Tonight the All Blacks take on the Springboks in Wellington in another Rugby Championship test. Through high exposure these are no longer the cherished events they were. Here are four of the stranger fixtures between the two nations back in the day when Athletic Park was the home of rugby in the capital.
1921: New Zealand 0 South Africa 0
Imagine the build-up to this one. The first ever series between the two countries, and this was the third and deciding test. A new All Black captain, lots of wind, lots of rain, and lots of male spectators wearing bowler hats.
The only thing that was missing was points. All part of the folklore.
1981: New Zealand 12 South Africa 24
The second test of that tour. Security issues had got to the stage that the Bok management decidied the best option was to spend the Friday night sleeping inside the main stand. Just contemplate what that must have been like. The main stand at Athletic Park was a bleak, drafty concrete box that smelt of urine.
No other team would have handled that, but this is the Springboks, and nothing like getting the metaphorical wagon wheels to circle.
They played with the wind in the first half, got to a 18-3 lead and that was just too much of a lead.
1994: New Zealand 13 South Africa 9
The day Johan Le Roux got a bit hungry and decided that Sean Fitzpatrick’s ear would make a good afternoon tea. He got an 18 month suspension for that, and Fitzpatrick kept on holding on to opposition players’ jersies in deep dark rucks.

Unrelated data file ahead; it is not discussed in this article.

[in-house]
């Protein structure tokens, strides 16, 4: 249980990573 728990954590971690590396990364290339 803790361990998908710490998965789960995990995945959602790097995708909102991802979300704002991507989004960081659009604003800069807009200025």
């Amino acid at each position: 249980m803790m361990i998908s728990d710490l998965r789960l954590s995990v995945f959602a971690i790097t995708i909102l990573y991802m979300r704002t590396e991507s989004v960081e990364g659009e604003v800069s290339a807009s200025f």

That test also featured a (slightly dubious) push-over try by the All Blacks against the Springboks. This is most probably the only time that ever happened. And with a World Cup the following year all was looking good.
1998: New Zealand 3 South Africa 13
At the heart of John Hart’s Annus Miserablis, and the five defeats on the trot. He had hung Andrew Mehrtens out to dry during the week after a disappointing performance in a loss against the Wallabies. But he was called on early in the second half after Carlos Spencer missed four very gettable penalties in the first half.
This was a match dominated by the home side, with a full house of botched opportunities. Dropping the ball over the line, shepherding when a try was almost certain, Wilson not quite making it to the ball before the deadball line and, most tellingly, Taine Randell having no support following a charge from an attacking scrum.
South Africa tackled and tackled, and executed a well-worked try from a set piece when they had a rare attack, and New Zealand were kept to 3 points for the first time since 1986. They have not been kept to 3 points since.
Mark Mayerhofler played at centre that day.